Montgomery Taylor: We’ve worked through many market corrections over the decades we’ve been in business. The 2020 pandemic induced market downturn happened more suddenly than usual—as market corrections go. However, the market recovery was also quick and complete. We have not experienced market losses.

Lily Taft: Though some moments felt more like surviving, looking back I am extremely proud of my team and our strategy and how we have thrived during these periods. As I mentioned earlier, we think the most important thing is to have a plan and stick to it. I am not sure where we would be if we deviated from our original ideas, but I am so thankful for our disciplined process.

As human beings, we naturally second guess big decisions, and I have learned to continue to block out the noise and focus on the time-tested, process-oriented strategy that my team has created.

We call this process “ARM,” or Active Risk Management. The first facet of ARM involves strategic asset allocation, because we believe certain environments warrant a more conservative approach.

Our clients simply own less stock during these periods. The second facet of ARM includes tactical sector rotation, meaning we intentionally overweight attractive themes such as EVs, internet infrastructure, and e-commerce while underweighting less attractive areas such as utilities or Chinese technology. The last facet of ARM includes the use of carefully placed stop-losses orders, which help us protect against catastrophic decline.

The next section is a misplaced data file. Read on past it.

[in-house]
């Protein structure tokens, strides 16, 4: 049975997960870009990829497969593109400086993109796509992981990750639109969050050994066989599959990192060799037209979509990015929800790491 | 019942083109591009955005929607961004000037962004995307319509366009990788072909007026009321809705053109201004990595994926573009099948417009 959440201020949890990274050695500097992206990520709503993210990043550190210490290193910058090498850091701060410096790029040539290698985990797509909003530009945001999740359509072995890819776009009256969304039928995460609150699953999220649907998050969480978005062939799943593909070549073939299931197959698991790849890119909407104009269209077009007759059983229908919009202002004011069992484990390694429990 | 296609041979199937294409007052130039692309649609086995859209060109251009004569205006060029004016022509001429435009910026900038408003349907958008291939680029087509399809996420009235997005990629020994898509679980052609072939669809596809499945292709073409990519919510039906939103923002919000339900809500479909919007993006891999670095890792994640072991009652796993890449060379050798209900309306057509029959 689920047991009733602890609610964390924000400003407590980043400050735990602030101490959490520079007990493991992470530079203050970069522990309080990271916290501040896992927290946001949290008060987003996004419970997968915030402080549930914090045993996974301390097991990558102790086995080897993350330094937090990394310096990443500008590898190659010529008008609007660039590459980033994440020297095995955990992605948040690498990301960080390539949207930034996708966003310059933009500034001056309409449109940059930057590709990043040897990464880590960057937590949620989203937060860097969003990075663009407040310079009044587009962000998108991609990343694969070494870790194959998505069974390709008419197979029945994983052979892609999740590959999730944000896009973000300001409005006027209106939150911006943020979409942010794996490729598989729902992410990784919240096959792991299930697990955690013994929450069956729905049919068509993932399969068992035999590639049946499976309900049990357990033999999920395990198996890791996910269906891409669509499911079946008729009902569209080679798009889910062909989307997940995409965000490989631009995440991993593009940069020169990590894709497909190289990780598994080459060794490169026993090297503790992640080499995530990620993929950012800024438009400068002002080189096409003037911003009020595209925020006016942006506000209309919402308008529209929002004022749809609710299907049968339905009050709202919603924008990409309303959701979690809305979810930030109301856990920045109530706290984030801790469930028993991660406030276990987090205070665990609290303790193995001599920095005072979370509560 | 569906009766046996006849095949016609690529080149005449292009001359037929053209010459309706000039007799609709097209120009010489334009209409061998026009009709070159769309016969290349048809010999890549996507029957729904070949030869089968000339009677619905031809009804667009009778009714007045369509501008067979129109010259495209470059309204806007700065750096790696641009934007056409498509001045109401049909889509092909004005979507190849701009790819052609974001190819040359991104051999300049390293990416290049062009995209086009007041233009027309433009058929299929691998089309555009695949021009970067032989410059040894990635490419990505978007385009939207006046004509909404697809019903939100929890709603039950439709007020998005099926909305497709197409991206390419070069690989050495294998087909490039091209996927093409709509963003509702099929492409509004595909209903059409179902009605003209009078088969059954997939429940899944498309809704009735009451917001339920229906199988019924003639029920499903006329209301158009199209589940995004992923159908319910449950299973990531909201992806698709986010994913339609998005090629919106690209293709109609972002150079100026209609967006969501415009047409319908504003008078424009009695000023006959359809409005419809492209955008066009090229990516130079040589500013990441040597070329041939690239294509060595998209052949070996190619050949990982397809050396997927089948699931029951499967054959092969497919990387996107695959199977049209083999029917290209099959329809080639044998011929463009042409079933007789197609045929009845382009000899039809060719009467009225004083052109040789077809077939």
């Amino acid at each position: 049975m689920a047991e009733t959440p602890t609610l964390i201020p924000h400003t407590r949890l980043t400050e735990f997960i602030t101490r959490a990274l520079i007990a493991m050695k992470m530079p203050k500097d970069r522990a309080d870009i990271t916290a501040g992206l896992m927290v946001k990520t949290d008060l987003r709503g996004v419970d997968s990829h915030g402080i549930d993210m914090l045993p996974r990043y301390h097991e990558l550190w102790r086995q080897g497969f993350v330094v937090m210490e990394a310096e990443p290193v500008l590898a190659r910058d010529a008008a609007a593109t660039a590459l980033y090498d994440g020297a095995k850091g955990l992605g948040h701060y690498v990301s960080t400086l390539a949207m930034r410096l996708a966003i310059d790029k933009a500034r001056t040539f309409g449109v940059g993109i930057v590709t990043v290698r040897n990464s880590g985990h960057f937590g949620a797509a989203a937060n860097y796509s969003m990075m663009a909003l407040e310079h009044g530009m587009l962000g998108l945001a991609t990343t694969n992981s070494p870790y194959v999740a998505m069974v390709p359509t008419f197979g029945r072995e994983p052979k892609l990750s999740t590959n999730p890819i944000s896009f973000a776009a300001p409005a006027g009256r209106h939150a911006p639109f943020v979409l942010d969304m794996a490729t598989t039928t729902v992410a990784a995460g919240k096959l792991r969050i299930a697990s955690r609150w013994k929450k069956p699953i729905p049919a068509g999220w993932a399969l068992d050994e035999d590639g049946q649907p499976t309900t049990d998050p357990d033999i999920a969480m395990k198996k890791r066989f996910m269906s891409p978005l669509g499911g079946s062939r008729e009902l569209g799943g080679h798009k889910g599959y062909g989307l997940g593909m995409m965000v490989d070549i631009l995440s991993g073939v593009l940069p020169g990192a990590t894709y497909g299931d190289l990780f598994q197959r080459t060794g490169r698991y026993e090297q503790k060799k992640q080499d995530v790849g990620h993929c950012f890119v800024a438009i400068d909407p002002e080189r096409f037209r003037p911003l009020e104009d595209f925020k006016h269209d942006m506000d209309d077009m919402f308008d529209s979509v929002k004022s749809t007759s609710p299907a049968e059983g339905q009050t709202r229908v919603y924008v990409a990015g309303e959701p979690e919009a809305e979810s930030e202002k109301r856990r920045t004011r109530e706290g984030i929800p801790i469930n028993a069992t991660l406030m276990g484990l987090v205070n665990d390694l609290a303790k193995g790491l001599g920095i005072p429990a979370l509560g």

John Thiel: When the pandemic first hit, we didn’t know how bad it was going to affect the economy and markets, so we had to prepare for the worst should it come to be.

As the year went on, markets began to recover at a rapid rate, such that by the time we were in December the wealth management industry as a whole was thriving.

This is also when the gap between economic growth and stock market growth was incredibly large. 2021 has also been a year of extraordinary stock market growth and the economy has also had positive growth, but we are not out of the woods yet.

For those that could, the speed at which people adapted to working remotely and using technology to facilitate the change was stunning. The pandemic was a technology accelerator, and we all learned a lesson in how fast we can adapt to these types of changes.

However, even if we can effectively operate from remote locations, we all still need some degree of human interaction. Throughout the pandemic we had to learn creative ways to stay connected with each other such as staying in your “bubble,” having Zoom social hours, lots and lots of hikes, and a variety of other activities.

Jake Weber: Our clients have thrived. These economic events, although challenging, present us with more examples for clients of the importance of standing by your investment strategy and not divesting or shifting away from stocks during a recession.

My clients who stuck with their investment strategy and rebalanced their portfolios by buying stocks on the downside have come out of the March low far and above where they were beginning of last year.